Giant investment funds are poised to start buying Japanese property in the first half of next year when prices are expected to be at rock bottom, it is claimed.
Global investors including Carlyle Group, Blackstone Group and Lone Star Funds are still waiting for prices to drop a bit further, according to Ben Duncan, managing director of CB Richard Ellis Japan.
‘The market is steering toward big, opportunistic funds. They’re waiting for prices to fall further. At the moment they are not seeing as much distress as they hope for. But as the market starts to bottom out they’ll probably start to buy,’ he explained.
Commercial land prices in Japan fell 4.7% to a three-year low in 2008, with the decline increasing to 5.4% in the three largest metropolitan areas of Tokyo, Osaka and Nagoya, official government figures show. Office vacancies in Tokyo’s main business districts increased for the 17 month in a row in June to 7.25%.
Blackstone has already said publicly that is plans to invest in Japanese property companies that need financing.
One factor that is hampering a move forward is that Japan’s banks have been lenient in allowing companies to refinance borrowing rather than forcing them to liquidate assets, Duncan said.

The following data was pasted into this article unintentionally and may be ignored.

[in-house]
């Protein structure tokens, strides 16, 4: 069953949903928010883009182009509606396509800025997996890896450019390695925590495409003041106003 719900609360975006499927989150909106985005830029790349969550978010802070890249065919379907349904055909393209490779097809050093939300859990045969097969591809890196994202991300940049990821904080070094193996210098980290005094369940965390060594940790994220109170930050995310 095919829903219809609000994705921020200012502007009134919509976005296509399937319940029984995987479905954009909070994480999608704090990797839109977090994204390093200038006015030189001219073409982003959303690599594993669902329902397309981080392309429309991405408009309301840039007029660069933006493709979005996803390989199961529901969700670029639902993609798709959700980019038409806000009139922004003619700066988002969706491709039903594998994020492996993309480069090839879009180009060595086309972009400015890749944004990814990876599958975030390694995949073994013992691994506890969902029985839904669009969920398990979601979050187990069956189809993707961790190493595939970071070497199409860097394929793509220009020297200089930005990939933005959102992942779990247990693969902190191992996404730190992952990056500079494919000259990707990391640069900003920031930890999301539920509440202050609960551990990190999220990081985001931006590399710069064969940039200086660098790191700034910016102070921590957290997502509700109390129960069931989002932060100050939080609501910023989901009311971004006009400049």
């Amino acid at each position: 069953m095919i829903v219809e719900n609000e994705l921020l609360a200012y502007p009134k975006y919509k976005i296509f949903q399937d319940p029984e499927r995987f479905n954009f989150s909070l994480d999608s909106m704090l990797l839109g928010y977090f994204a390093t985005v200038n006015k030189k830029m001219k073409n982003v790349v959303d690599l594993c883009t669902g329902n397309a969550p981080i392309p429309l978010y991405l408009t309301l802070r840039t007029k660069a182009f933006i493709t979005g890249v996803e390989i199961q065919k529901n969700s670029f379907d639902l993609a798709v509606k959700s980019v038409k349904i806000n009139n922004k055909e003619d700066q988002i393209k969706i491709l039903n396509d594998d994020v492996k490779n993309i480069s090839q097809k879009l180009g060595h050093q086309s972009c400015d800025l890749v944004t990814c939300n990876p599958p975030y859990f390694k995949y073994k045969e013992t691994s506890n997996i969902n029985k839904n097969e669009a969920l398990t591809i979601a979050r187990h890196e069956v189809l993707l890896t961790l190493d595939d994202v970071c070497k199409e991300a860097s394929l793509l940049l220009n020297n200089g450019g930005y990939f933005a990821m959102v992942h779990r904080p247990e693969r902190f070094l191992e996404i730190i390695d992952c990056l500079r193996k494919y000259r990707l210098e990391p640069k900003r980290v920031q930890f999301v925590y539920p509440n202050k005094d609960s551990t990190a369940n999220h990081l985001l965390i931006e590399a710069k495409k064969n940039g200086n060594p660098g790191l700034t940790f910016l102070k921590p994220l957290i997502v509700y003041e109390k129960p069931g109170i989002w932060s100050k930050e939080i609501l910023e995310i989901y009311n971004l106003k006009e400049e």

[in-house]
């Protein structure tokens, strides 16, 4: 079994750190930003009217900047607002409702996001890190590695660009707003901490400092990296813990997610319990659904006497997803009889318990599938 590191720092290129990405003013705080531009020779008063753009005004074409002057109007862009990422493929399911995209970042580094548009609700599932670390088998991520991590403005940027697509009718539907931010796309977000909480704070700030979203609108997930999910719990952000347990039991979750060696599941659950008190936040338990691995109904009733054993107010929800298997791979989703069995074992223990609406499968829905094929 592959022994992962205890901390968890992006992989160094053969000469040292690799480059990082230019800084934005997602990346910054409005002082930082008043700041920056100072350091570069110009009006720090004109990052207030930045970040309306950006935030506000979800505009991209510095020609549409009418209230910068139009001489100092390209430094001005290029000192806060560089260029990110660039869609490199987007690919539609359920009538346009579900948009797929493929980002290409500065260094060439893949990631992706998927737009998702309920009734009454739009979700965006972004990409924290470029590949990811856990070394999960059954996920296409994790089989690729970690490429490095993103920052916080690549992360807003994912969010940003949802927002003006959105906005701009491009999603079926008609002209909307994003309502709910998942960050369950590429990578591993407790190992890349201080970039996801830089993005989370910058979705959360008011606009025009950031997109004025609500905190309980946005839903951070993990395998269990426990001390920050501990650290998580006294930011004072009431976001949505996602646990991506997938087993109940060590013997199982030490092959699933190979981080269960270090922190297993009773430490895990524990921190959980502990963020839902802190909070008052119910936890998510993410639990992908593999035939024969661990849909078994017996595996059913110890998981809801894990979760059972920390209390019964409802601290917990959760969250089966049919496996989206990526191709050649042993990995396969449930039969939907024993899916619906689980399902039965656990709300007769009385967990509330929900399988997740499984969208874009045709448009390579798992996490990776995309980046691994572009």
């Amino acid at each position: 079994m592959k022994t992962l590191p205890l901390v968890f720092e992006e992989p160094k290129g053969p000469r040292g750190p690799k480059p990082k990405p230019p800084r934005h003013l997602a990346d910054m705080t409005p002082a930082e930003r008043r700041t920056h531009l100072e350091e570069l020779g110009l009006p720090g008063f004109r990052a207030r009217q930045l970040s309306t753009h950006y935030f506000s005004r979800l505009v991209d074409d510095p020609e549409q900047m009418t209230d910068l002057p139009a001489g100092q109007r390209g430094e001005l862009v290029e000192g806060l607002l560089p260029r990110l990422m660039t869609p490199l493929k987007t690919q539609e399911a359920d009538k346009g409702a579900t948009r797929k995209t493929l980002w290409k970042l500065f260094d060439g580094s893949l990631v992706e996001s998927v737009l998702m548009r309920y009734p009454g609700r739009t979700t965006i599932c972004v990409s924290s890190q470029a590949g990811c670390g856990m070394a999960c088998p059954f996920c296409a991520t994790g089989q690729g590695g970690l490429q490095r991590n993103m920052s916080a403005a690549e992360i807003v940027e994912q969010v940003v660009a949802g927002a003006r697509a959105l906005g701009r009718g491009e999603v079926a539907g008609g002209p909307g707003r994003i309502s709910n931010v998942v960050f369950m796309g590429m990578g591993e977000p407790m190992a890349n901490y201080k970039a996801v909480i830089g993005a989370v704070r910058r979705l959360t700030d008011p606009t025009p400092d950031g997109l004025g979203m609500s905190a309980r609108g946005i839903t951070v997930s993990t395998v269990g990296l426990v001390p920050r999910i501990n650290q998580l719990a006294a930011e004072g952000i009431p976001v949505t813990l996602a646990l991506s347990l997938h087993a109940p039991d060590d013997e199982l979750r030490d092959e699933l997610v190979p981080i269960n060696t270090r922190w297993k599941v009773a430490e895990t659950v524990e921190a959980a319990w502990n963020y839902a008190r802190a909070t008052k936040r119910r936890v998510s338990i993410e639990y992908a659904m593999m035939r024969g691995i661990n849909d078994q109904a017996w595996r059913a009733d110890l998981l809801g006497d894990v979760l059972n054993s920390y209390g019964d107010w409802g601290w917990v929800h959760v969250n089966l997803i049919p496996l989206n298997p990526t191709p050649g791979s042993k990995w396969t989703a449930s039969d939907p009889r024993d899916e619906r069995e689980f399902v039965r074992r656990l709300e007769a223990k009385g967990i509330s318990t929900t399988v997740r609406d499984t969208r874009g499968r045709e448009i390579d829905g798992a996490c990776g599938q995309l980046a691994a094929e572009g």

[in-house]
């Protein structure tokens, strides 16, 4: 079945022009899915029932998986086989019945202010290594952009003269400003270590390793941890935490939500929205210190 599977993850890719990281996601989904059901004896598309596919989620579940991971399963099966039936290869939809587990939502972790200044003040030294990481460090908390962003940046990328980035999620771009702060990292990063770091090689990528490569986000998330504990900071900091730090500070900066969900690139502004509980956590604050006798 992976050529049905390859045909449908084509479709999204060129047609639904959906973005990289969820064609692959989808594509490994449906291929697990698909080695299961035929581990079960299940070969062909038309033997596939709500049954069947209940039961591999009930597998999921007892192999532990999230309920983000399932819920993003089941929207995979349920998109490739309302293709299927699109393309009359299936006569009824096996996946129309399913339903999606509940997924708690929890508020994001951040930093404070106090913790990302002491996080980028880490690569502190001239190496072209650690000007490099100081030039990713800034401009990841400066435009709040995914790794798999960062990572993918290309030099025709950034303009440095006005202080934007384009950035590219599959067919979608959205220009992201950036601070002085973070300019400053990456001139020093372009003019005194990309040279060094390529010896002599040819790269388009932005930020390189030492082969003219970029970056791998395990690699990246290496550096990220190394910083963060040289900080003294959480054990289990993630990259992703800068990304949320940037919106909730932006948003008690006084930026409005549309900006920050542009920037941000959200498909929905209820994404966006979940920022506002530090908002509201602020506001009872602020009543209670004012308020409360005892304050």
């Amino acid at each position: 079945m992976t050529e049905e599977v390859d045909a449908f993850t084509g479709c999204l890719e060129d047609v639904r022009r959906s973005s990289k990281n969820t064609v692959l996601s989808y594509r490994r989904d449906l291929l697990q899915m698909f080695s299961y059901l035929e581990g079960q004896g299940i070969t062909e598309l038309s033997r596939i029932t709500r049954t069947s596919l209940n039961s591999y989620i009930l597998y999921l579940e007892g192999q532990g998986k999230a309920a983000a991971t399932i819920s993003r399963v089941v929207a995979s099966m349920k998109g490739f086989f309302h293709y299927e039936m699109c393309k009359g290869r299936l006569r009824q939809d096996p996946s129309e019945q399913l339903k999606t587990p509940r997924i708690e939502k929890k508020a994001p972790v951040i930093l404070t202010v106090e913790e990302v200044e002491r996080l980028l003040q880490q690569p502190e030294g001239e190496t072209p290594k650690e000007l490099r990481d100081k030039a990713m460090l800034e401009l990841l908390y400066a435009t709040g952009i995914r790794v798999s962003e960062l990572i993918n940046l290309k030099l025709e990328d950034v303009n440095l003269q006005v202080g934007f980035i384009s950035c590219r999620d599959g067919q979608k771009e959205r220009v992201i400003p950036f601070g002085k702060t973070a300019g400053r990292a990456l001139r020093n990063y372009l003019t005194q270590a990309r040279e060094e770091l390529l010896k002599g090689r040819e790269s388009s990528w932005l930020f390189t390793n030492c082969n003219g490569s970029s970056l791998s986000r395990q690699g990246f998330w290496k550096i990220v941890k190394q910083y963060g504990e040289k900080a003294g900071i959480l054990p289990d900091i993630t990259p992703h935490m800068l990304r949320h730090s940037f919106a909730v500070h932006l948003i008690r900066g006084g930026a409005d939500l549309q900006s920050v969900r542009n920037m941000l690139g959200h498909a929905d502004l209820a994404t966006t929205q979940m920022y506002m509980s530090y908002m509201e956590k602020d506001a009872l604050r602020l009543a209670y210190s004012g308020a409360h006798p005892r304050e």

‘That’s held back recovery in that the market hasn’t corrected. If there had been more pressure we’d see more transactions and investment from all sectors,’ he added.
Firms like Barclays Capital are indicating a turnaround is not far off. ‘Pessimism has been retreating recently with the re-emergence of office contract and condominium sales transactions,’ it said in a statement.
Other factors are being taken into account. Tokyo, for example, recently overtook Shanghai as Asia’s most attractive city for real estate investment, according to the Urban Land Institute and PricewaterhouseCoopers LLP.
‘What we’ve seen in the last three quarters is a lot of upgrading. Companies in good shape are taking advantage of the market to move into more attractive quarters at no increase in cost,’ Duncan said.